By Dr. Robert Oexman, Director of the Sleep To Live Institute
In the fall issue of Sleep Retailer, Dr. Oexman outlined 10 interesting sleep facts. This time around, he takes a closer look at one very important aspect of sleep: temperature.
The sleep and wake cycle that we move through every day is mediated by a process called the circadian rhythm: a 24-hour process that picks up cues from external stimuli like daylight and serves as an “internal clock”. One of the primary markers of this cycle is temperature. As most people probably already know, human core body temperature normally averages around 98.6°F. What most people don’t realize is that their core body temperature does not stay constant throughout the day.
As the evening approaches, core body temperature begins to drop and drowsiness increases as the transition to sleep begins. It will continue to drop over the night until early morning when it will begin to rise again. It naturally has a brief dip in its temperature during the afternoon before it rises to its peak at the end of the day, to start all over. The afternoon dip is felt by most people who will get tired after lunch and in some cultures, naps prevail during this “siesta” time of day.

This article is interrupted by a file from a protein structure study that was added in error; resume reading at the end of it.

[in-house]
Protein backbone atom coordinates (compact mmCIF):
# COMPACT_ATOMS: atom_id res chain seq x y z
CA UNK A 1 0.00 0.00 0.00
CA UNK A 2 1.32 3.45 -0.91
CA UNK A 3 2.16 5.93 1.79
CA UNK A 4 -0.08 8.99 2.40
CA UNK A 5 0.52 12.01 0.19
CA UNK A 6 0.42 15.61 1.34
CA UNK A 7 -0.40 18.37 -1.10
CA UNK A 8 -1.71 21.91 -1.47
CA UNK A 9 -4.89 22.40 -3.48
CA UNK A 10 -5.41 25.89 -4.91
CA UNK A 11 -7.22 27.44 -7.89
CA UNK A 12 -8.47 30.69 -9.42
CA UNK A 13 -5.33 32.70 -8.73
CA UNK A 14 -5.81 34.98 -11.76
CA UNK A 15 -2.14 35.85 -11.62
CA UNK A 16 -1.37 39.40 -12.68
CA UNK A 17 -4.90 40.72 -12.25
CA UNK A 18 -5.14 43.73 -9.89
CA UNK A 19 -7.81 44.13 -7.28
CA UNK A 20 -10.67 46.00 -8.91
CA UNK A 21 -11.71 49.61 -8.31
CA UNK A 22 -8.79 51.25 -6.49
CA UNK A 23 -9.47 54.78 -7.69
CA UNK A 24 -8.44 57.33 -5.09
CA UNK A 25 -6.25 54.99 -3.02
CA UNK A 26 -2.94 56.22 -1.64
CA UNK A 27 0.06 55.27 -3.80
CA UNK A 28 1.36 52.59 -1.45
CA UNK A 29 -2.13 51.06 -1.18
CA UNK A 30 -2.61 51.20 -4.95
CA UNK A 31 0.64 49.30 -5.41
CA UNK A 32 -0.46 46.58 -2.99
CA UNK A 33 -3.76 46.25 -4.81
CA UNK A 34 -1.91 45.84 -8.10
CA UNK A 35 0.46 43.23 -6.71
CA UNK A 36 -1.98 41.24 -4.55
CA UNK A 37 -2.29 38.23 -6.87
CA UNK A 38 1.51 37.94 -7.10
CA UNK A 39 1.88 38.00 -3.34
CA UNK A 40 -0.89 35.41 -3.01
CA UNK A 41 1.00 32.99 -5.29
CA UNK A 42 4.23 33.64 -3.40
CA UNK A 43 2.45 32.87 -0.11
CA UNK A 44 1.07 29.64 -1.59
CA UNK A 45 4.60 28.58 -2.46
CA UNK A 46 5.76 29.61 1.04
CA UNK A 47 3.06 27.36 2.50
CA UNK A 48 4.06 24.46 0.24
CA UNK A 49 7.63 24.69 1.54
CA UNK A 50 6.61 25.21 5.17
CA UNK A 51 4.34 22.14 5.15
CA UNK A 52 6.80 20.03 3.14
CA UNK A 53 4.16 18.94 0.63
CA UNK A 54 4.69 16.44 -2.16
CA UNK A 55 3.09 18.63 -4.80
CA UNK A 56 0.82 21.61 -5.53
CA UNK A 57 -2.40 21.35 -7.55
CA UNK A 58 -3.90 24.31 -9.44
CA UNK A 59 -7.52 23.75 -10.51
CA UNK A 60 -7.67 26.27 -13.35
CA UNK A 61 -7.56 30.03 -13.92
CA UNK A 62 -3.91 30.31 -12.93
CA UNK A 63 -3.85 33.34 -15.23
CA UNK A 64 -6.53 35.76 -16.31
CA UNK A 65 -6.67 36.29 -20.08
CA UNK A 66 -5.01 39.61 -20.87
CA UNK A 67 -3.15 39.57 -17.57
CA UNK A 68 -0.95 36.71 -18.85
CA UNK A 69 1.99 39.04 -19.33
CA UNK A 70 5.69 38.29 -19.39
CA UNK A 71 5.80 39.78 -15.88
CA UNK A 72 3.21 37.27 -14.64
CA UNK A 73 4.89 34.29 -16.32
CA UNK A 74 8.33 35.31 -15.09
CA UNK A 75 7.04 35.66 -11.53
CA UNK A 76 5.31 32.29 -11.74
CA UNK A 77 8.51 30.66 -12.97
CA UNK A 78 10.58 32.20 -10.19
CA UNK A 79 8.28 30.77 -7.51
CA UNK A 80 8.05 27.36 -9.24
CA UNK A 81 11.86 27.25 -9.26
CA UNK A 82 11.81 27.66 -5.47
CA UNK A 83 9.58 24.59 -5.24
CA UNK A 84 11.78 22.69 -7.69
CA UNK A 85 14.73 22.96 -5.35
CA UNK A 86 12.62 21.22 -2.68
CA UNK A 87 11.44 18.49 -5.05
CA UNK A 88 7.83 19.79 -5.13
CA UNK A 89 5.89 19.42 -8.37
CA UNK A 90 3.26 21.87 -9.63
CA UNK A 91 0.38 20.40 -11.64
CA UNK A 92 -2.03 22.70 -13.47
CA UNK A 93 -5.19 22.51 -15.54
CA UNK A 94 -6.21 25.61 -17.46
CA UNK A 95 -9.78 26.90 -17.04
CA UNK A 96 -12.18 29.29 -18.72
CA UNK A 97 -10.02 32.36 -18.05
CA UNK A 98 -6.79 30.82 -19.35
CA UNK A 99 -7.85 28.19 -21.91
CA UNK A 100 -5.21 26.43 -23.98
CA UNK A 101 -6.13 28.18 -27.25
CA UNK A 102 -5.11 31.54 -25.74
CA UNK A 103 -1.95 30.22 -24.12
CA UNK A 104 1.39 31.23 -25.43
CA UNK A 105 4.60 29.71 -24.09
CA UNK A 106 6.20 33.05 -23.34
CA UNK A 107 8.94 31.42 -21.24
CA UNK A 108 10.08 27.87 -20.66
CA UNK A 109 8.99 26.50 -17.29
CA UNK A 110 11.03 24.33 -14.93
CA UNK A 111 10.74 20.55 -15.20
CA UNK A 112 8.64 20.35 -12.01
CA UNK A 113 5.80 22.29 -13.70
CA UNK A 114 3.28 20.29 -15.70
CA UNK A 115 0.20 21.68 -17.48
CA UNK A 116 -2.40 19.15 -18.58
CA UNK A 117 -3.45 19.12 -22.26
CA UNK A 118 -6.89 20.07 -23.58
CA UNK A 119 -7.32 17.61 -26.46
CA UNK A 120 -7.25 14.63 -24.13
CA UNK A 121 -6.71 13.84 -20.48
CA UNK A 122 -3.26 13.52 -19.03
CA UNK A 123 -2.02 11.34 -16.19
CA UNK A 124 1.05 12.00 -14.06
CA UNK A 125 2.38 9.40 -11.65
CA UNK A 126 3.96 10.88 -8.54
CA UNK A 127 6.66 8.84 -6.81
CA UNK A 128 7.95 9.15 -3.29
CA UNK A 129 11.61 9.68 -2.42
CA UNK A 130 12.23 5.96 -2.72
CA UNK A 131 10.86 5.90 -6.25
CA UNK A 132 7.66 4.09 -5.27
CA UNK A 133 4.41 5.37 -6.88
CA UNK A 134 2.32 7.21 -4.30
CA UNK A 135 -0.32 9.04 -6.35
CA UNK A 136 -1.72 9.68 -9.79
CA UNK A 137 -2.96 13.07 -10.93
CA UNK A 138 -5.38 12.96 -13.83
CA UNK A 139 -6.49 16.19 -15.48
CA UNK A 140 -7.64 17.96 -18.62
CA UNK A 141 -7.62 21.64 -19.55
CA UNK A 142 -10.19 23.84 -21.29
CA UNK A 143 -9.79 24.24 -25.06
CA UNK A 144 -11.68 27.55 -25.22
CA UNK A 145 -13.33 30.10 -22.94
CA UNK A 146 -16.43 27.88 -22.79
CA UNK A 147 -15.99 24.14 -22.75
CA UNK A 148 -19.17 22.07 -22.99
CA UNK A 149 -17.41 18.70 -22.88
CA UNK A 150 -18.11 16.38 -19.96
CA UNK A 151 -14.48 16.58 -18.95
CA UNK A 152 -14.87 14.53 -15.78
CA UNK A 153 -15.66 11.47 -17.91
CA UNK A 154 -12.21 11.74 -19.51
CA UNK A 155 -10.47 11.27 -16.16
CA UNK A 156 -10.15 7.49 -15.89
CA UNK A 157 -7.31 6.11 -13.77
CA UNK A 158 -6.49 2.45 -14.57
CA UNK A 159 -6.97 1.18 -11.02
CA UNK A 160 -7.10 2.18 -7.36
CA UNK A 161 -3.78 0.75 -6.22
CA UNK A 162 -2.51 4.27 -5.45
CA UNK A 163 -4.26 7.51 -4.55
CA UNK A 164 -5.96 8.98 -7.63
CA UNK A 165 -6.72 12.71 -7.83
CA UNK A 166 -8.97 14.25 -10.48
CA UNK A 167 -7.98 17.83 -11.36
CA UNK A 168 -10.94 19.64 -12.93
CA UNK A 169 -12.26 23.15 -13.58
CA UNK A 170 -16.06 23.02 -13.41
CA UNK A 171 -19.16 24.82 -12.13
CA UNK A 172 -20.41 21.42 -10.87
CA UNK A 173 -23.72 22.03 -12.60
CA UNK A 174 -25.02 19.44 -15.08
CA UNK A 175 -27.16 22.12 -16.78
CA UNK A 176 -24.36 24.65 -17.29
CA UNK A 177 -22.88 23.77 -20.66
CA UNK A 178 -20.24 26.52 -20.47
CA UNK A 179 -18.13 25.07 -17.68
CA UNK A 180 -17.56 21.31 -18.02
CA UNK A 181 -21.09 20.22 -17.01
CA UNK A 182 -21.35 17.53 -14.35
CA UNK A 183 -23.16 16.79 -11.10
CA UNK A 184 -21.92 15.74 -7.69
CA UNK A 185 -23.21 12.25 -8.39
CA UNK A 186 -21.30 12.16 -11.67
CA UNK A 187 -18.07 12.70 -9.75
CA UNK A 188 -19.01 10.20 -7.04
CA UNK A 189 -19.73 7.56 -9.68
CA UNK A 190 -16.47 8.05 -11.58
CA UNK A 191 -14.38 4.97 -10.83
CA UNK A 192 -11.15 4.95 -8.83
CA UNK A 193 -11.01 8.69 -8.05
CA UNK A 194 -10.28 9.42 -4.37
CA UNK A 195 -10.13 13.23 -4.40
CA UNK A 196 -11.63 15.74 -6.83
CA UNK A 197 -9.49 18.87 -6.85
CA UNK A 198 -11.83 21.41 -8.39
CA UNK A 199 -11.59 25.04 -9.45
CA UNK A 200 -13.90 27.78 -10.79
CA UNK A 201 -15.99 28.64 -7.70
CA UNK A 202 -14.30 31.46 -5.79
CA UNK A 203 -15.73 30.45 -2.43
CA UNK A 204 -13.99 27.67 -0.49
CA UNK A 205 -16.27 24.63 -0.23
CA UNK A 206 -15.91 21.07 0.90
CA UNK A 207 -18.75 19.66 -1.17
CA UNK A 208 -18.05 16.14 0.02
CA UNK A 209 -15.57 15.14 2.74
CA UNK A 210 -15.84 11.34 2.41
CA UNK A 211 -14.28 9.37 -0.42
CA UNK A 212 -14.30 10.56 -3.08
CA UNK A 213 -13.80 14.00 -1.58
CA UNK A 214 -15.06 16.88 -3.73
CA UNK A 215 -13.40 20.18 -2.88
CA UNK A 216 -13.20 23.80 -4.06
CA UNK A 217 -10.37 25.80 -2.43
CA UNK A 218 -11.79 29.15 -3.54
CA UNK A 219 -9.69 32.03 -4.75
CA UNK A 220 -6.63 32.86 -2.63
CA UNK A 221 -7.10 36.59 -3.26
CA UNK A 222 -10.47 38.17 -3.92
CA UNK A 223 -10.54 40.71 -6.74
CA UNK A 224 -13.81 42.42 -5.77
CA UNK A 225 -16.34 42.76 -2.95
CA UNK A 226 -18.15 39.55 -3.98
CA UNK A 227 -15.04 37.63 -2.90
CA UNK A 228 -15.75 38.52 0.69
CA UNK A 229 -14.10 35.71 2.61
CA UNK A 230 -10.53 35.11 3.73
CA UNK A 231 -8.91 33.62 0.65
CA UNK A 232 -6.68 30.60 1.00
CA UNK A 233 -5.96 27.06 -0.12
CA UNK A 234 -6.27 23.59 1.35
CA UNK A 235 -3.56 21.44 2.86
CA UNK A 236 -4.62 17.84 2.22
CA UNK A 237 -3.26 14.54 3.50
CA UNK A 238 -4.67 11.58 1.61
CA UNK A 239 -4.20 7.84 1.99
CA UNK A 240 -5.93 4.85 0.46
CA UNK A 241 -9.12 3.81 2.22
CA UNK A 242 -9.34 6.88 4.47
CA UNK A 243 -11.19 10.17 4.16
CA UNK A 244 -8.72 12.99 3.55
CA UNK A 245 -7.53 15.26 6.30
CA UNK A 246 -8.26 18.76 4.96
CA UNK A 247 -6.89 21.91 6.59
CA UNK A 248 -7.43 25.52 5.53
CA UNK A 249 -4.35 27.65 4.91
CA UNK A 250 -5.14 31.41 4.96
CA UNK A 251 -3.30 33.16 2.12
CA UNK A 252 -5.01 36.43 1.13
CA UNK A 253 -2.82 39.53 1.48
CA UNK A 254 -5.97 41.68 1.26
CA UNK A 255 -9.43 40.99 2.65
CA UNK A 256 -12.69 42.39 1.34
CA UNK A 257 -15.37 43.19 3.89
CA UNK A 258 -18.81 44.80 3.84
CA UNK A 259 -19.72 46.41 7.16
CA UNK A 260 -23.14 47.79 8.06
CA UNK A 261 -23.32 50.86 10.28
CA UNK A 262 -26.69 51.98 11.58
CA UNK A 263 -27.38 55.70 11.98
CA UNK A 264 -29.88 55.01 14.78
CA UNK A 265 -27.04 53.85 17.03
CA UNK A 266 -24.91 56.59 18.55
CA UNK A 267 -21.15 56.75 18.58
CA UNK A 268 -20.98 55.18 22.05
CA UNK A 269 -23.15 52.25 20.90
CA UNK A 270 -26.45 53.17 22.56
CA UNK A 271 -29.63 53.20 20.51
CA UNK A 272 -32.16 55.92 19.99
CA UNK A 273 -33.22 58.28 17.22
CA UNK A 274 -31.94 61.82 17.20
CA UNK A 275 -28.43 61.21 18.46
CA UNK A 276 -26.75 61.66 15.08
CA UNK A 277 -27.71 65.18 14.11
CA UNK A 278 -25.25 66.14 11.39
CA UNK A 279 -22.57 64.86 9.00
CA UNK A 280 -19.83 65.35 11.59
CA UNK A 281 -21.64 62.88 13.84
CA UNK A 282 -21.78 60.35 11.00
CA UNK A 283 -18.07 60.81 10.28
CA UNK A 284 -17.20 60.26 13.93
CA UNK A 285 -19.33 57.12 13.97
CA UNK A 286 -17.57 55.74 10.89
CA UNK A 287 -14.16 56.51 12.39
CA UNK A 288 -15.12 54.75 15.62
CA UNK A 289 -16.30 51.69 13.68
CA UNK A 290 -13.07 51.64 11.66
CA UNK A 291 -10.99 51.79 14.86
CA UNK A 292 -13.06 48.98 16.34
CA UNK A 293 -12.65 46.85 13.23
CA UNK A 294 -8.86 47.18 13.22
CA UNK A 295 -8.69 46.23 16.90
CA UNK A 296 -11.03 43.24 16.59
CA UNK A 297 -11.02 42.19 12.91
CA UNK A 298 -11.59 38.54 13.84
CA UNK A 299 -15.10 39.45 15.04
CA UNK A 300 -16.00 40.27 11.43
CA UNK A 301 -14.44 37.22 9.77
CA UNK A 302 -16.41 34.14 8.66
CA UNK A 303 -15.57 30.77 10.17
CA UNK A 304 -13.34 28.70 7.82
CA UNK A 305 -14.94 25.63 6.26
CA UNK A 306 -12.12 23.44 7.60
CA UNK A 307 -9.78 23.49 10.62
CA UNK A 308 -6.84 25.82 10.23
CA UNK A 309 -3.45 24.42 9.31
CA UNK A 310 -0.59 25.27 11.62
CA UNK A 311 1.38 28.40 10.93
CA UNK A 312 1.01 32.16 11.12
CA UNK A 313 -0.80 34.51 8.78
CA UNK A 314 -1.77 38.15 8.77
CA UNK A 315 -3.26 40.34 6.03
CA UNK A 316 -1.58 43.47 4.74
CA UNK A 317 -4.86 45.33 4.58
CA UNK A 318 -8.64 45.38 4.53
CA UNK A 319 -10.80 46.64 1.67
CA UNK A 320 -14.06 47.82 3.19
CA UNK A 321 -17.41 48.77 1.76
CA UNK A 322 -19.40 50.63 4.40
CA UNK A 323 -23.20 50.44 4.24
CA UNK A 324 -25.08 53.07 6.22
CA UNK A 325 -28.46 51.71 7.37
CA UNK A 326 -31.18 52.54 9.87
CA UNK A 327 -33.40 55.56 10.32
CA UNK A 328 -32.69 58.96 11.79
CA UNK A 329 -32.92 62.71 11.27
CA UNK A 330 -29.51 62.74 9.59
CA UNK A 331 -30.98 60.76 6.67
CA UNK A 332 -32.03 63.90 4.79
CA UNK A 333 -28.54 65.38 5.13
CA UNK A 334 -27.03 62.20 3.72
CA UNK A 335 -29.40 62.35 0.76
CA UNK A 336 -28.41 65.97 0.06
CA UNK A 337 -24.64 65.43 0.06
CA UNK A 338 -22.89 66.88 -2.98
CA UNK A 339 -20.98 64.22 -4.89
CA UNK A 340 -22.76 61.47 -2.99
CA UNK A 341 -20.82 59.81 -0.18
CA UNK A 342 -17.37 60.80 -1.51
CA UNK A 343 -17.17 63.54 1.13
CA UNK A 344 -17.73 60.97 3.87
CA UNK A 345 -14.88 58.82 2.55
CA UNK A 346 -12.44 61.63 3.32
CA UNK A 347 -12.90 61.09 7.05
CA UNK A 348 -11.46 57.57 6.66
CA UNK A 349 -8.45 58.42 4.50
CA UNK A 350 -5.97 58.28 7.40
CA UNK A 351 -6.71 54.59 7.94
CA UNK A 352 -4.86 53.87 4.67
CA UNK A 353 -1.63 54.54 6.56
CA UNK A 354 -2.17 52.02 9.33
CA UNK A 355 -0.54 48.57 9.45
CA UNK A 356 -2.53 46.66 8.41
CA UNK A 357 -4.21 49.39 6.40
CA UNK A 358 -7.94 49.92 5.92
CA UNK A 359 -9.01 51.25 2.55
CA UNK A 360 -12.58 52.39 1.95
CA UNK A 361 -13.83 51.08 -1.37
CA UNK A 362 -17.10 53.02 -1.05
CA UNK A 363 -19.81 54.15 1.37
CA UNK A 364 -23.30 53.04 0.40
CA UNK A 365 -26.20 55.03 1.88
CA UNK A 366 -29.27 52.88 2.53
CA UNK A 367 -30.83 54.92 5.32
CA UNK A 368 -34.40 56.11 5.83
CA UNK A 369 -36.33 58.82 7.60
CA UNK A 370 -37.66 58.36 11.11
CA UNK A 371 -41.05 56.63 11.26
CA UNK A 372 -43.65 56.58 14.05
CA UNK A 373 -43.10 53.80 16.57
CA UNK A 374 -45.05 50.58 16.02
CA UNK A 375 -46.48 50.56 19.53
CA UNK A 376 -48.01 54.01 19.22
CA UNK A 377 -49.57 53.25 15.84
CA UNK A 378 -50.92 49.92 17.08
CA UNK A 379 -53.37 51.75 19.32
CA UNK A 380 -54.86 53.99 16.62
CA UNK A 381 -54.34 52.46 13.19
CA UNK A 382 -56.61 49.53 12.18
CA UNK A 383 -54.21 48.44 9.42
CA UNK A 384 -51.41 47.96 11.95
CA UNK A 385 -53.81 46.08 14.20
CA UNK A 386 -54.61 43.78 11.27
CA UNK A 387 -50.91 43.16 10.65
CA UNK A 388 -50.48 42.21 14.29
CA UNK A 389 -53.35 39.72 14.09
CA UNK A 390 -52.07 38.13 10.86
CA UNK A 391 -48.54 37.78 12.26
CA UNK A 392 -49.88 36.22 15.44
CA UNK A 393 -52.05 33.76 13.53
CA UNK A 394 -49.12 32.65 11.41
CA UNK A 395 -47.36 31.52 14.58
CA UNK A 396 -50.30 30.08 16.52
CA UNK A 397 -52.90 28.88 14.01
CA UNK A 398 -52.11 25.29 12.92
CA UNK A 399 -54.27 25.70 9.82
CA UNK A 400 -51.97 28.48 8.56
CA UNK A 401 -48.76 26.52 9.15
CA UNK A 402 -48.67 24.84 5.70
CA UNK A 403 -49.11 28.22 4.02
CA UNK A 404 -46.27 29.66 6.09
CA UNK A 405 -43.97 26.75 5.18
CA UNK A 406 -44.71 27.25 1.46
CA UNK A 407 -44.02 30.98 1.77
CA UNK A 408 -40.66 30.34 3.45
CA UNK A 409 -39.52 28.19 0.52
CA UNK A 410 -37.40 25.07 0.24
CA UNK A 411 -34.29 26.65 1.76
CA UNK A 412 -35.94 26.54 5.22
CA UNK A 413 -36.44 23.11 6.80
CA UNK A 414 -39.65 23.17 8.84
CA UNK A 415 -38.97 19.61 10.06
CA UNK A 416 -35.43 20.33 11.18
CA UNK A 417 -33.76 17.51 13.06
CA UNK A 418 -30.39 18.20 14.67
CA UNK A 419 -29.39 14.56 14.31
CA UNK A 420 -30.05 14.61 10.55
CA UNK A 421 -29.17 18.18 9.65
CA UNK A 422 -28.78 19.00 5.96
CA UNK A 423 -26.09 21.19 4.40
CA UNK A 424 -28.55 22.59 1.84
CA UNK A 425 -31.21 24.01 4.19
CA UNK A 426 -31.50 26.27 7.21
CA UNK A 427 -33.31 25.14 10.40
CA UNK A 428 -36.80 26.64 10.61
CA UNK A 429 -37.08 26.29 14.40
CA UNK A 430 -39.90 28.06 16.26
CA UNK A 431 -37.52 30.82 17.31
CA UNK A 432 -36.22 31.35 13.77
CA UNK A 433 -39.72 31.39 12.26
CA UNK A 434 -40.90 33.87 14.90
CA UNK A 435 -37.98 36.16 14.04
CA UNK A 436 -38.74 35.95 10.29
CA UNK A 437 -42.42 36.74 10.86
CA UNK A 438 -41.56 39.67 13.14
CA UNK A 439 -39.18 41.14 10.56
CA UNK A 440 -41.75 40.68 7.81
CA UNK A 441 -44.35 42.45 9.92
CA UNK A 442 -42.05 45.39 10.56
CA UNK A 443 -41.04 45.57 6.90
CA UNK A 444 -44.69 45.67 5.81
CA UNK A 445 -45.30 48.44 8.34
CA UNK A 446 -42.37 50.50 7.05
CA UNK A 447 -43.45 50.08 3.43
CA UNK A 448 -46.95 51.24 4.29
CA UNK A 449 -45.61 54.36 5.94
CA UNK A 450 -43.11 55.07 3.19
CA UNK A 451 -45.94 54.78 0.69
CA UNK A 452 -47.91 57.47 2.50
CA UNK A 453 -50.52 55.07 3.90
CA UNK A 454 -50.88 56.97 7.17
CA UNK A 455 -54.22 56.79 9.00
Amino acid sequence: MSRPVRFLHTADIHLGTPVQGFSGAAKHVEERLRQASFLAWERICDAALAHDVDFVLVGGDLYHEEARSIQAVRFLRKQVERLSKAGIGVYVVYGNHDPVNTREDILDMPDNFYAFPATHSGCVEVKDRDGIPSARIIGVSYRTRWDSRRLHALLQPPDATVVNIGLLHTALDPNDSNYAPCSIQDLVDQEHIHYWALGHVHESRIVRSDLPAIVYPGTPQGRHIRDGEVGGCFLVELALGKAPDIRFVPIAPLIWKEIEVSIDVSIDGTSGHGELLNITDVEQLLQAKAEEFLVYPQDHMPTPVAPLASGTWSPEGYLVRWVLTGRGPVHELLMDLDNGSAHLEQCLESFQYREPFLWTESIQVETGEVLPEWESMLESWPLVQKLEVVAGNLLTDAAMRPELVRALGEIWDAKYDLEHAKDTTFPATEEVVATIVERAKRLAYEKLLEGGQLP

At night, the temperature under the covers can affect this cycle, resulting in a decline in sleep quality. According to most studies, the best near-body temperature under the covers that is required for good sleep is around 85.1°F: termed the “thermal neutral zone” (a near-body temperature range that allows the body to maintain it’s internal temperature easily).
One study found that the thermal neutral zone was consistently maintained under a standard (two sheets and a wool blanket) set of covers while the room temperature was between 66.2° and 71.6°F. Sleep to Live recommends a more conservative range of 68°– 70°F for the bedroom temperature; however, varying numbers of covers and different types of linens can make for a borderline range from 65°–73° reasonable.